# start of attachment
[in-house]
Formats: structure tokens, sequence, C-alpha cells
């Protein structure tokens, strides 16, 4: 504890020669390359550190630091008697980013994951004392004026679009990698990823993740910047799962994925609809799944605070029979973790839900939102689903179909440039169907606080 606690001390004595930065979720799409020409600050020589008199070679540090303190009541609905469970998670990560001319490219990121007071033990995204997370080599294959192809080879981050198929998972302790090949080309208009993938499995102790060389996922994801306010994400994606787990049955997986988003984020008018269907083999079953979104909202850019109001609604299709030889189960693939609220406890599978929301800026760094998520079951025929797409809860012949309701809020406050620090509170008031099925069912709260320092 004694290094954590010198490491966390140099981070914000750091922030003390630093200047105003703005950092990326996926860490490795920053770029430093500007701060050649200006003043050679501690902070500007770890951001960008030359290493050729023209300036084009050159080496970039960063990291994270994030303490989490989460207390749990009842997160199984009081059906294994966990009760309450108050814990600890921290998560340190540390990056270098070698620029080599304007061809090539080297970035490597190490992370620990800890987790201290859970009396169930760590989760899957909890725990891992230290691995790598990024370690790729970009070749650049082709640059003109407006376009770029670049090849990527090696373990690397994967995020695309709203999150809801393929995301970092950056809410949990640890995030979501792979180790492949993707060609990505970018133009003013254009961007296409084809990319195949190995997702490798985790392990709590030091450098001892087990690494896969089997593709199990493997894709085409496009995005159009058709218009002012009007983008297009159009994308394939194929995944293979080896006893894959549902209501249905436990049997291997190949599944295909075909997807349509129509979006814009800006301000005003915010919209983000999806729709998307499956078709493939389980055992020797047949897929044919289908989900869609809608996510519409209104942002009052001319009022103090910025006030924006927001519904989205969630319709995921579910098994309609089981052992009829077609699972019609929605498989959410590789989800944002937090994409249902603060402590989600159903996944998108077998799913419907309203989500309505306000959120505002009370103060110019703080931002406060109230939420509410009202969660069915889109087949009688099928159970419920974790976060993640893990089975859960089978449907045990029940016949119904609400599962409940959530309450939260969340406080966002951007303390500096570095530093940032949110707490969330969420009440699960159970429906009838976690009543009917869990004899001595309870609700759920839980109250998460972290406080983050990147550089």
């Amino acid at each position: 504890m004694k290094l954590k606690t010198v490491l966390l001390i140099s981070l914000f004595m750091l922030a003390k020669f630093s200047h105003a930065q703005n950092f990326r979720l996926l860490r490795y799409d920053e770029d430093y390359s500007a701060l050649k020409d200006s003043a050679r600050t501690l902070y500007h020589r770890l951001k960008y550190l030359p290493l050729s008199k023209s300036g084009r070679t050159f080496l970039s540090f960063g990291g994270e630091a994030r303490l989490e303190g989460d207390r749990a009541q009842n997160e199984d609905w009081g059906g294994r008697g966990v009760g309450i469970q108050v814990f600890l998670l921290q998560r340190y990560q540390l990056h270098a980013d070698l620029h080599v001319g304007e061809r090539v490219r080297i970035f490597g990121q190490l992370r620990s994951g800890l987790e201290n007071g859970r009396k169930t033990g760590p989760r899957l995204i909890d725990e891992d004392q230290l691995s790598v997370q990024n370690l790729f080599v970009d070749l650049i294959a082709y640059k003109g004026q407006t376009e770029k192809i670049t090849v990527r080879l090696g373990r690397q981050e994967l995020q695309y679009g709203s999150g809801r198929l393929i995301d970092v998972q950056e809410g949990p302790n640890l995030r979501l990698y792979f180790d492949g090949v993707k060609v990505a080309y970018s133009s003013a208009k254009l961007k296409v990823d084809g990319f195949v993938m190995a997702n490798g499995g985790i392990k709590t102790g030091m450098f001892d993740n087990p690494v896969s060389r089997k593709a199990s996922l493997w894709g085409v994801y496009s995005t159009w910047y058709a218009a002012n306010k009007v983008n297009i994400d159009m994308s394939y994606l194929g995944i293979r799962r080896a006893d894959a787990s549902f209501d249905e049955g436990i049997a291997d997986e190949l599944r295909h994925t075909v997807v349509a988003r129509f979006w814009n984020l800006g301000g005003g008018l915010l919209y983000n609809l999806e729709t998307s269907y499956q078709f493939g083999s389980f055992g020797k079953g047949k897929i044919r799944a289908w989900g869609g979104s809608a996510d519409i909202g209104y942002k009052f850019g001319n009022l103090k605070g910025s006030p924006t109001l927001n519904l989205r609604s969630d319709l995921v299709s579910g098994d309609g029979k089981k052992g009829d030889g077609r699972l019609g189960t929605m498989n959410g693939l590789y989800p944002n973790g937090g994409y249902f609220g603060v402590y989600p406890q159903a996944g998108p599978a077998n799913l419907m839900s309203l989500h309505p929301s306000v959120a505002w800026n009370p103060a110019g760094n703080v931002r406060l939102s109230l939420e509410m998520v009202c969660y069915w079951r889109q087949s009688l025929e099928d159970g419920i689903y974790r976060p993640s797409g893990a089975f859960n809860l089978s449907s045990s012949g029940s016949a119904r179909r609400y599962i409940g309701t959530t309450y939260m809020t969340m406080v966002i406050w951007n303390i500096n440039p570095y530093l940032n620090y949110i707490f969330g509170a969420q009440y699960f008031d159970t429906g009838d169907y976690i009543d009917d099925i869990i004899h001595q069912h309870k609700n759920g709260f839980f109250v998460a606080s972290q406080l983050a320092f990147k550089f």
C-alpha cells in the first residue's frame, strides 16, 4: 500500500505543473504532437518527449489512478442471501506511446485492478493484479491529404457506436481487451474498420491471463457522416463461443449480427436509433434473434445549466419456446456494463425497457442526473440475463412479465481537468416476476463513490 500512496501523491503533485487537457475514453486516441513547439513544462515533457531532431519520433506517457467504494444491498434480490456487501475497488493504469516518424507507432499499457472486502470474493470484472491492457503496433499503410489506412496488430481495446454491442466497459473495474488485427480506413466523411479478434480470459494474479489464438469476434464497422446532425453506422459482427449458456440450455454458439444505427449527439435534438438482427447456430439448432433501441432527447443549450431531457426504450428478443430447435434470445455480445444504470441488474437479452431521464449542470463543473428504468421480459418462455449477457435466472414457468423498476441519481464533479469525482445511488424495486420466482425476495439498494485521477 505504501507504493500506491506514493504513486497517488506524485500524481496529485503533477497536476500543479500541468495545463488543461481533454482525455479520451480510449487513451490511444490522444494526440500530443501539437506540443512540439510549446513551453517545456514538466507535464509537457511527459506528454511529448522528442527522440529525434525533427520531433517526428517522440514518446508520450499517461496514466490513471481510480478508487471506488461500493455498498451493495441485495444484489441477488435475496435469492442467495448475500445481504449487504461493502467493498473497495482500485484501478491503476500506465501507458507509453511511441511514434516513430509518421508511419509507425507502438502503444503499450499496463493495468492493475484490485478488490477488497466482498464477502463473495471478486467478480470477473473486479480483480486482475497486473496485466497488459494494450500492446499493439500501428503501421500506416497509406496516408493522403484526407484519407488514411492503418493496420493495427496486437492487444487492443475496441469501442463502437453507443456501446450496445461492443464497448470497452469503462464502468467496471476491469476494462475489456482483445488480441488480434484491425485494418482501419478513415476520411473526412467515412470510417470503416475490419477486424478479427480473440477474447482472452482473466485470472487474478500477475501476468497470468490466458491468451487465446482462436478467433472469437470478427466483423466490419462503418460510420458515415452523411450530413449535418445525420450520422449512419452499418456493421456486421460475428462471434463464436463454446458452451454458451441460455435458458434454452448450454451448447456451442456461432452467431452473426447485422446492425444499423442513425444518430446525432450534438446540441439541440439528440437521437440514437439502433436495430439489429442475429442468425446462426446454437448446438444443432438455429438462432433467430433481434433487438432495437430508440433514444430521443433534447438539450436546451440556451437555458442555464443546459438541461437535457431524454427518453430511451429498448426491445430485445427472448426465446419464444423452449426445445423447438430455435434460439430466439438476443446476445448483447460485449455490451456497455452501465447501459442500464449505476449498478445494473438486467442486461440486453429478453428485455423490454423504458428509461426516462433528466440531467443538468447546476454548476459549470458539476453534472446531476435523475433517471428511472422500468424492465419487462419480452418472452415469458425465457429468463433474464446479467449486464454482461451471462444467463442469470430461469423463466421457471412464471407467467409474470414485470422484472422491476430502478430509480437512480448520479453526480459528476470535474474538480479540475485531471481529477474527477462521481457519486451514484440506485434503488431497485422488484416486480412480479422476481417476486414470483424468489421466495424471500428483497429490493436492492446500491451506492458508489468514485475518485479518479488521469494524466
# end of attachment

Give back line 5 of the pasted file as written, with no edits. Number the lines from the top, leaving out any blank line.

C-alpha cells in the first residue's frame, strides 16, 4: 500500500505543473504532437518527449489512478442471501506511446485492478493484479491529404457506436481487451474498420491471463457522416463461443449480427436509433434473434445549466419456446456494463425497457442526473440475463412479465481537468416476476463513490 500512496501523491503533485487537457475514453486516441513547439513544462515533457531532431519520433506517457467504494444491498434480490456487501475497488493504469516518424507507432499499457472486502470474493470484472491492457503496433499503410489506412496488430481495446454491442466497459473495474488485427480506413466523411479478434480470459494474479489464438469476434464497422446532425453506422459482427449458456440450455454458439444505427449527439435534438438482427447456430439448432433501441432527447443549450431531457426504450428478443430447435434470445455480445444504470441488474437479452431521464449542470463543473428504468421480459418462455449477457435466472414457468423498476441519481464533479469525482445511488424495486420466482425476495439498494485521477 505504501507504493500506491506514493504513486497517488506524485500524481496529485503533477497536476500543479500541468495545463488543461481533454482525455479520451480510449487513451490511444490522444494526440500530443501539437506540443512540439510549446513551453517545456514538466507535464509537457511527459506528454511529448522528442527522440529525434525533427520531433517526428517522440514518446508520450499517461496514466490513471481510480478508487471506488461500493455498498451493495441485495444484489441477488435475496435469492442467495448475500445481504449487504461493502467493498473497495482500485484501478491503476500506465501507458507509453511511441511514434516513430509518421508511419509507425507502438502503444503499450499496463493495468492493475484490485478488490477488497466482498464477502463473495471478486467478480470477473473486479480483480486482475497486473496485466497488459494494450500492446499493439500501428503501421500506416497509406496516408493522403484526407484519407488514411492503418493496420493495427496486437492487444487492443475496441469501442463502437453507443456501446450496445461492443464497448470497452469503462464502468467496471476491469476494462475489456482483445488480441488480434484491425485494418482501419478513415476520411473526412467515412470510417470503416475490419477486424478479427480473440477474447482472452482473466485470472487474478500477475501476468497470468490466458491468451487465446482462436478467433472469437470478427466483423466490419462503418460510420458515415452523411450530413449535418445525420450520422449512419452499418456493421456486421460475428462471434463464436463454446458452451454458451441460455435458458434454452448450454451448447456451442456461432452467431452473426447485422446492425444499423442513425444518430446525432450534438446540441439541440439528440437521437440514437439502433436495430439489429442475429442468425446462426446454437448446438444443432438455429438462432433467430433481434433487438432495437430508440433514444430521443433534447438539450436546451440556451437555458442555464443546459438541461437535457431524454427518453430511451429498448426491445430485445427472448426465446419464444423452449426445445423447438430455435434460439430466439438476443446476445448483447460485449455490451456497455452501465447501459442500464449505476449498478445494473438486467442486461440486453429478453428485455423490454423504458428509461426516462433528466440531467443538468447546476454548476459549470458539476453534472446531476435523475433517471428511472422500468424492465419487462419480452418472452415469458425465457429468463433474464446479467449486464454482461451471462444467463442469470430461469423463466421457471412464471407467467409474470414485470422484472422491476430502478430509480437512480448520479453526480459528476470535474474538480479540475485531471481529477474527477462521481457519486451514484440506485434503488431497485422488484416486480412480479422476481417476486414470483424468489421466495424471500428483497429490493436492492446500491451506492458508489468514485475518485479518479488521469494524466